HCM is a relatively common genetic malformation of the heart with a prevalence of almost 1:500 of the population [3],[4] . About half the patients inherit the disorder which is autosomal dominant with variable penetrance; the others are thought to be due to spontaneous mutation. The disorder is characterized by varying degrees of left ventricular hypertrophy often with disproportionate thickening of the interventricular septum. The abnormal septal thickening frequently leads to dynamic obstruction of the left ventricular outflow tract resulting in symptoms of chest pain, syncope and dyspnoea. Some patients with this condition, however, remain asymptomatic and HCM is frequently reported to be the commonest cause of SUCD in young adults [5] . Although a number of young people with this condition die suddenly, in some studies [6] it was an uncommon cause of death although perhaps it was because subjects in this study were identified by screening programmes and subsequently excluded from undertaking vigorous physical activity. It is possible that the importance of HCM as a cause of SUCD has been over-emphasized by repeated reporting of the same cases in the literature. The severity of the gradient across the LVOT is related to symptoms but not to the patient's prognosis. Factors linked to a poor prognosis for patients with HCM are a family history of sudden unexpected death, symptoms of syncope, and the presence of ventricular tachycardia found on Holter monitoring. There are several genotypes and if a number of family members are affected, then a subject's genotype can be mapped and an estimate of prognosis made. Some patients with HCM have extensive myocardial fibre disarray on histologic examination but little in the way of hypertrophy, and yet these patients may be at high risk of sudden death. Certain genotypes have delayed phenotypic expression with some patients being in their sixties before exhibiting structural change in the heart. There is no definite evidence that treatment of the condition alters prognosis but symptoms are usually managed with beta blockers. Verapamil has also been used to treat symptoms and is beneficial in non-obstructive forms of the condition because of its negative inotrophic effect which results in left ventricular dilatation and a decrease in left ventricular pressure. There have been problems with the use of Verapamil for patients with the obstructive form of HCM because the vasodilatory properties of Verapamil may override the negative inotrophic effect, resulting in systemic vasodilatation with an increase in gradient. The use of this drug has been associated with sudden death in some instances. For severely symptomatic patients surgical myomectomy, sometimes coupled with mitral valve replacement, or, more recently, septal reduction by alcohol ablation [7] , can be performed.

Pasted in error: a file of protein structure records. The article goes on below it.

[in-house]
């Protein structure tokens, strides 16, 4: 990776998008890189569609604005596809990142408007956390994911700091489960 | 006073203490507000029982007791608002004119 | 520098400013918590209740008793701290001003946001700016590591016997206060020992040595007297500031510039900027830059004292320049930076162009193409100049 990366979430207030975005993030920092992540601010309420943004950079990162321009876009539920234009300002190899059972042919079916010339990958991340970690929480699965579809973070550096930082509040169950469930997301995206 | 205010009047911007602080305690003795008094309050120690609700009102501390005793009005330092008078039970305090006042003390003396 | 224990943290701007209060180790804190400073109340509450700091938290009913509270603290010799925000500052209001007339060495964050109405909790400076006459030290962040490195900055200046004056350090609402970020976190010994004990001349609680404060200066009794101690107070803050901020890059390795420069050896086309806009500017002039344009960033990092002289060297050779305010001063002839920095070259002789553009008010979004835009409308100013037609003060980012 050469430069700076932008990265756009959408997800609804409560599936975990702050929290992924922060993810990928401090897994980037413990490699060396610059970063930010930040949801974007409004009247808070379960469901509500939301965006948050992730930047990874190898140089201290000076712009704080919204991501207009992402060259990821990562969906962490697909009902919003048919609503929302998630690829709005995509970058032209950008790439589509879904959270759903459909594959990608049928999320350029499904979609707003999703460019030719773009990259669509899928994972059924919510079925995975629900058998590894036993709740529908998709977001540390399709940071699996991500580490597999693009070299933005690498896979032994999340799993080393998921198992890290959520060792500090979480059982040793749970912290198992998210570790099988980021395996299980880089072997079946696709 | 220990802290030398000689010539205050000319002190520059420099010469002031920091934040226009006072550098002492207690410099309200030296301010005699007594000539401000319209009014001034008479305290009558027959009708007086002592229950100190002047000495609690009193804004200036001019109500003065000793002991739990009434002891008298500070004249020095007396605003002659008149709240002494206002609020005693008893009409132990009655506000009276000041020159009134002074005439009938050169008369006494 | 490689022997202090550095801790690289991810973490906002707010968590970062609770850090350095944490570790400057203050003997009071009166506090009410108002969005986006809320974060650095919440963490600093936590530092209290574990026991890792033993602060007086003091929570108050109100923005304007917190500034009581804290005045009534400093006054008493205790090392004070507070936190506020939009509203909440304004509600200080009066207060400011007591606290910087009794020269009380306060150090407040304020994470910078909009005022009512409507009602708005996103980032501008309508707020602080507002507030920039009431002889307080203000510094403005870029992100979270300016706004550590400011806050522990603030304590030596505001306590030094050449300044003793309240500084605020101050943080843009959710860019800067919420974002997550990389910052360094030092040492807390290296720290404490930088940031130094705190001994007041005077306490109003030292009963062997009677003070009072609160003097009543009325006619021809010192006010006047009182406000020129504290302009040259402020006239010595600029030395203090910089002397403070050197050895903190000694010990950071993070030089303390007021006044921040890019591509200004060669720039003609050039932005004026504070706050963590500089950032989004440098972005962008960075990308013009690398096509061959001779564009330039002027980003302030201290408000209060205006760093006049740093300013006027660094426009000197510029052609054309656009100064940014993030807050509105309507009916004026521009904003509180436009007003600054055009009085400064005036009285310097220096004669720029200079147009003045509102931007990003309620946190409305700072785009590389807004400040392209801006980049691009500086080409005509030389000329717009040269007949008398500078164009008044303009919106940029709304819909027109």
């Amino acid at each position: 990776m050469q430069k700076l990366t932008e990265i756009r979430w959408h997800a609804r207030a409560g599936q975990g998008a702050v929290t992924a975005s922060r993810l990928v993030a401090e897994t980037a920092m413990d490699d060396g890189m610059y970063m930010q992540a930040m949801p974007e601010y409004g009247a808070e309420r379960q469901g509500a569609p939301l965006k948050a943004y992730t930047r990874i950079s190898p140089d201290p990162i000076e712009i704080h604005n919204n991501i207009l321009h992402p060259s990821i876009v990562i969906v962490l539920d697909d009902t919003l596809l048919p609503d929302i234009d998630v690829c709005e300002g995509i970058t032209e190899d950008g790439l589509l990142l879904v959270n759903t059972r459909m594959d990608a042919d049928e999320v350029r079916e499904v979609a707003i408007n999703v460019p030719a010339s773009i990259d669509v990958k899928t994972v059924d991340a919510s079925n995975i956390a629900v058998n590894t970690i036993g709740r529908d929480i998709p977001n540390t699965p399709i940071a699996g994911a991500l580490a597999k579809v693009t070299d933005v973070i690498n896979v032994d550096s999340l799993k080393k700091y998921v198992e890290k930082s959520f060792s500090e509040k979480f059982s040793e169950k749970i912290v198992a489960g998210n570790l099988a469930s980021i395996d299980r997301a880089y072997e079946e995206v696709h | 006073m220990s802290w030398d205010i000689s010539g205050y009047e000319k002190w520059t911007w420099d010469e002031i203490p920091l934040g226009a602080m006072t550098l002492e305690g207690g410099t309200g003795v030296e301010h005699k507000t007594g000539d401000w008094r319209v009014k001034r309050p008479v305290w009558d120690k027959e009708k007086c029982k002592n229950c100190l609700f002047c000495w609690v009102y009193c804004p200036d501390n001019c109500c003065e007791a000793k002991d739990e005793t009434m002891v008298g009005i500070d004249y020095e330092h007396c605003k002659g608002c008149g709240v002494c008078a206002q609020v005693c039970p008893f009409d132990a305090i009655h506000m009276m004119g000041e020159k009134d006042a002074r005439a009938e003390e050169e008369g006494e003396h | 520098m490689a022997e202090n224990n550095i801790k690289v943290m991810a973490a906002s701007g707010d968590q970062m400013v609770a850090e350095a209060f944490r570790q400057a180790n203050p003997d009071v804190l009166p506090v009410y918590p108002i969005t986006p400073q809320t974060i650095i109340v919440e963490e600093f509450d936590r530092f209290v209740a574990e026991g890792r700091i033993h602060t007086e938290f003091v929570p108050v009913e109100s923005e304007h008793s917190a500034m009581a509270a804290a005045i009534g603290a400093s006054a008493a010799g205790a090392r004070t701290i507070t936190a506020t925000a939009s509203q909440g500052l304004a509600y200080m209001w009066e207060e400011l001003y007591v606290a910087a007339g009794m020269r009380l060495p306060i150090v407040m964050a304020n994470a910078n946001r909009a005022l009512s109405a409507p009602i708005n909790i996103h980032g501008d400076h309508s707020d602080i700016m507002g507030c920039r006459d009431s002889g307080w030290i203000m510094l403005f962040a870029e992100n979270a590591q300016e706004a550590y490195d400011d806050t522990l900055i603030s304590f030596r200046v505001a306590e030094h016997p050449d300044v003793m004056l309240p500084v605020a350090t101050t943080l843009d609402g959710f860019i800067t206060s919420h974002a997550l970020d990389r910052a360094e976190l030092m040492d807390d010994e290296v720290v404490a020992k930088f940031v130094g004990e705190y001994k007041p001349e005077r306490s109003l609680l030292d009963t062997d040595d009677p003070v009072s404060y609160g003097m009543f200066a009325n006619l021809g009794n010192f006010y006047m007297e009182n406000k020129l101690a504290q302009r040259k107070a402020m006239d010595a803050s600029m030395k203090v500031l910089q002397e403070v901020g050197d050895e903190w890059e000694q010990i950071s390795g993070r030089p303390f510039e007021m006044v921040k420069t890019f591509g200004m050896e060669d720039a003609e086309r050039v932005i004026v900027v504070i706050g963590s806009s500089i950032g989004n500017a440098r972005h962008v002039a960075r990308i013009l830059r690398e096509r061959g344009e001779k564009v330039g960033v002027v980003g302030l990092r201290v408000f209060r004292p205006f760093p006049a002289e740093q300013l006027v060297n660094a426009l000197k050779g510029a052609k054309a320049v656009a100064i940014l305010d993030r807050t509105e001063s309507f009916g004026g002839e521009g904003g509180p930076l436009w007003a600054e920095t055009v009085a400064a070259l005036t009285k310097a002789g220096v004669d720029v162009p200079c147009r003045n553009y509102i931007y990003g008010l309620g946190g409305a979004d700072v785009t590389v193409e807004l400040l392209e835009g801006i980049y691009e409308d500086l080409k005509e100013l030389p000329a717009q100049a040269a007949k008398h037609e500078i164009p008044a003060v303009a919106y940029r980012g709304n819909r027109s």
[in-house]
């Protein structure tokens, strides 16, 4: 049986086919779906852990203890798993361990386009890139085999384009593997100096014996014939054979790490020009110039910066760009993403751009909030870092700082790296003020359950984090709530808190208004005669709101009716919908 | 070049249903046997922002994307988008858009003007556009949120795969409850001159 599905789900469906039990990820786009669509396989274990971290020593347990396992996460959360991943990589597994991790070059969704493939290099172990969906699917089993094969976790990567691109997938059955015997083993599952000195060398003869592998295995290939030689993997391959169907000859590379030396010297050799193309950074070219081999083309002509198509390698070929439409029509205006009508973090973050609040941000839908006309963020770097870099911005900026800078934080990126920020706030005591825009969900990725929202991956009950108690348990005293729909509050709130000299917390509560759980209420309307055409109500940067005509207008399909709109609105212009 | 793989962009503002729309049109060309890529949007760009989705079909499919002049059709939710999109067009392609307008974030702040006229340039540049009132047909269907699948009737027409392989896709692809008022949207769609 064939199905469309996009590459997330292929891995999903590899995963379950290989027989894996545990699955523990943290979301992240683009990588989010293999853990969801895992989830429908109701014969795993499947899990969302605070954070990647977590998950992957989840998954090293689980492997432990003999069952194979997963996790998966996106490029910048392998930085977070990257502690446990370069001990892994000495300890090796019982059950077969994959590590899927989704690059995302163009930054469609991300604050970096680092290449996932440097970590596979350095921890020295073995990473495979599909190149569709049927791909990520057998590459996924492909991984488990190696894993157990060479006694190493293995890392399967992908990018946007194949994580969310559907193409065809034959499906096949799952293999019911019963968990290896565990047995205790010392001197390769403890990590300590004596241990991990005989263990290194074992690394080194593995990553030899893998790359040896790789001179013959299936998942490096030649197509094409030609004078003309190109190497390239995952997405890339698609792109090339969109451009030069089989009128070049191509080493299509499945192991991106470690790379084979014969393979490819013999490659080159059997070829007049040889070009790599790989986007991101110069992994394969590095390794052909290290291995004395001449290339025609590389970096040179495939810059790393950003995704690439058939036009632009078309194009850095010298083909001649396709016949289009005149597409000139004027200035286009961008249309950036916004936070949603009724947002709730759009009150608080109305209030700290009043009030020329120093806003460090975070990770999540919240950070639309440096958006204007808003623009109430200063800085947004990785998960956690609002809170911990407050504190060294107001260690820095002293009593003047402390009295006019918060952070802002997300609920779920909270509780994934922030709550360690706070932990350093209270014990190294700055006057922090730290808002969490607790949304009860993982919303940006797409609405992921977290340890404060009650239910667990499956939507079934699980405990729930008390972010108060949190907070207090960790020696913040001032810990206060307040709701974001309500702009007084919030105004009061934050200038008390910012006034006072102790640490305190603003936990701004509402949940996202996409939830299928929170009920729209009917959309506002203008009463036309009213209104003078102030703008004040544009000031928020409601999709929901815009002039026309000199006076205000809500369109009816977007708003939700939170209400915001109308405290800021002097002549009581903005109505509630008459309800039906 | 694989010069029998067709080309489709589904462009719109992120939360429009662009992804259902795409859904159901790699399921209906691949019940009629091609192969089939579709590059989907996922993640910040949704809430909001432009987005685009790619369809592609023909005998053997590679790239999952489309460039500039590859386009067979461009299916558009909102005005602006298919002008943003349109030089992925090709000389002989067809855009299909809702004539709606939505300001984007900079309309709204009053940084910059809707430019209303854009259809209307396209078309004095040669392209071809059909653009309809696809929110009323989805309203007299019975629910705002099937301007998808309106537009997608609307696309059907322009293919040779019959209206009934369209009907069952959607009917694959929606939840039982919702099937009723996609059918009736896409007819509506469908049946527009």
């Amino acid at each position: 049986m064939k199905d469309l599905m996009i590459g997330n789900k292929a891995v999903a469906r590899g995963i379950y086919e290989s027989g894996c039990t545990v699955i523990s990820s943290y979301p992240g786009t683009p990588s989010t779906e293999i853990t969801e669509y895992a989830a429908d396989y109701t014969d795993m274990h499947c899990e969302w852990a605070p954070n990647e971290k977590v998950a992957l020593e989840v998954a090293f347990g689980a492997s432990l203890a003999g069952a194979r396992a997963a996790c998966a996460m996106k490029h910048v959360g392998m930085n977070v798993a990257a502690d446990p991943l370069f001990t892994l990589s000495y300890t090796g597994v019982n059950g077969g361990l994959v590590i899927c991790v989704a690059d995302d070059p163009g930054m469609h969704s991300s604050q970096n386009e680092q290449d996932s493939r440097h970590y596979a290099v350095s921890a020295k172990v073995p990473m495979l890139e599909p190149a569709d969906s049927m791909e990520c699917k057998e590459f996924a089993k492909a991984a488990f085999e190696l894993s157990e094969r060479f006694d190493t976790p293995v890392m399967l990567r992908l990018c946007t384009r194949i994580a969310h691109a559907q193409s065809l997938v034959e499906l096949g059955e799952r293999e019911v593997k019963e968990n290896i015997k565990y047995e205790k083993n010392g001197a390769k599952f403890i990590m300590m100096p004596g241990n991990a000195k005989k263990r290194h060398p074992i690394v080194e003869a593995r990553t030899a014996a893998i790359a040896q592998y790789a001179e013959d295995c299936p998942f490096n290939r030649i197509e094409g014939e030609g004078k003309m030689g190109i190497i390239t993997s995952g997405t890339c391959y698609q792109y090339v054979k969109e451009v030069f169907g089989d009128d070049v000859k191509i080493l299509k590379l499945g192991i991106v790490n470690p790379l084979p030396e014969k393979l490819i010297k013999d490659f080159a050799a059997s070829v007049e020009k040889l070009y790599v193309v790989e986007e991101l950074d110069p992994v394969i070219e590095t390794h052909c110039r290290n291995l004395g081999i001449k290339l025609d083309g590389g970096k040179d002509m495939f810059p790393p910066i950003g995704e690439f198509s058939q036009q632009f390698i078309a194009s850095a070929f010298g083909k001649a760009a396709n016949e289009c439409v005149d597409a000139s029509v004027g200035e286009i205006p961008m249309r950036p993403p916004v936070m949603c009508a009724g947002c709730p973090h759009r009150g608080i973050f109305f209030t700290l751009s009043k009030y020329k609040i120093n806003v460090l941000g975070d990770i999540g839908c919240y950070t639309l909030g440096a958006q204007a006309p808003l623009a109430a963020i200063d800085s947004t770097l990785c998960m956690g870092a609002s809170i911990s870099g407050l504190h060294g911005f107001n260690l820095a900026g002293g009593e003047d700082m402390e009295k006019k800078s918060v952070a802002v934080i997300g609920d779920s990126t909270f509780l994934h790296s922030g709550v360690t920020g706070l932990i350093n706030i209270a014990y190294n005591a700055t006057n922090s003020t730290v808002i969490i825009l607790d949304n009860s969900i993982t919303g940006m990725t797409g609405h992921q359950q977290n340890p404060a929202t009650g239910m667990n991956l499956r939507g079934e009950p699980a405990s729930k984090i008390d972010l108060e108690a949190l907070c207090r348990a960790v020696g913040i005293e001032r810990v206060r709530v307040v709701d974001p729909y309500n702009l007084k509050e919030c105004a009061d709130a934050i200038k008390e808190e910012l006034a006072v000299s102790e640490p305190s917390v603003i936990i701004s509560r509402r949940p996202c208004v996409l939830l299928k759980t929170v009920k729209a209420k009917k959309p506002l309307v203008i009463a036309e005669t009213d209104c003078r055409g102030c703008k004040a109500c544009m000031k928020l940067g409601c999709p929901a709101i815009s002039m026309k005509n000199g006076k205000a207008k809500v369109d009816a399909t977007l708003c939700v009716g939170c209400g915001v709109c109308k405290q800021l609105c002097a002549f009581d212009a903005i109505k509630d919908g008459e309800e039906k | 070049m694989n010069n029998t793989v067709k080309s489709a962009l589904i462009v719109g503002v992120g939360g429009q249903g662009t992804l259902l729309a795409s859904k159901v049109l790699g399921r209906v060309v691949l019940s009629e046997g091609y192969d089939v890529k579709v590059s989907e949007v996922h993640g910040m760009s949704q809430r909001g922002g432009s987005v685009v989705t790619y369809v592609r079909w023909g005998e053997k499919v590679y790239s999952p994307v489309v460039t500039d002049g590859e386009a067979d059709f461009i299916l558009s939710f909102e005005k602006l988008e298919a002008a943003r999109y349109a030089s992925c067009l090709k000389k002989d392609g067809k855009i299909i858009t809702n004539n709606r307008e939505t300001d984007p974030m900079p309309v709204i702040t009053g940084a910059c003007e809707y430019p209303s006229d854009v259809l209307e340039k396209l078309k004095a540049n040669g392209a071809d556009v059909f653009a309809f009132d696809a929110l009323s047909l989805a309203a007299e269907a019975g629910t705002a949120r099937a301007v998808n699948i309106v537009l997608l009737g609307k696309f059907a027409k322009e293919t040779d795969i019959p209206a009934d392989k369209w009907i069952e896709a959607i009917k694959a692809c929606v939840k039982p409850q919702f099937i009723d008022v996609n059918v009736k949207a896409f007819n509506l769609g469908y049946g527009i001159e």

Coronary Artery Anomalies Top


The ostia of the coronary arteries are normally situated in the right and left coronary sinuses of the aortic root. Among congenital cardiac lesions anomalous origin of a coronary artery is relatively common but those anomalies which carry an increased risk of sudden death are fortunately rare. For certain specific anatomical variants the risk of SUCD may be high [8],[9] . High risk anatomical variants include : origin of the left coronary artery from the pulmonary artery; origin of the left coronary artery from the right coronary or non-coronary sinus of the aortic root where the vessel courses between the aortic and pulmonary artery roots. A right coronary artery arising from the left coronary sinus was thought to carry less risk of SUCD but it is now known that this condition can also cause angina, syncope, ventricular fibrillation and occasionally sudden death [10] . Patients with coronary anomalies may die suddenly. If they present with symptoms and the abnormality is found, then surgical correction may be possible.


   Arrhythmogenic Right Ventricular Dysplasia/Cardiomyopathy (ARVD) Top


This is a disease of unknown cause which can present as a cardiac arrhythmia, sudden death and rarely, cardiac failure (as the left ventricle is usually spared at least until late in the disease process). Basso et al [11] suggested that ARVD may be a form of myocarditis as lymphocytic infiltrates can be found within the affected myocardial tissue. These authors also concluded that the term cardiomyopathy should replace dysplasia as there seems to be a progressive damage/repair process rather than a congenital abnormality. There is however, evidence that in some cases ARVD may be a genetically determined disorder [12] ; a viral or environmental agent may possibly act in a genetically predisposed individual to cause the condition.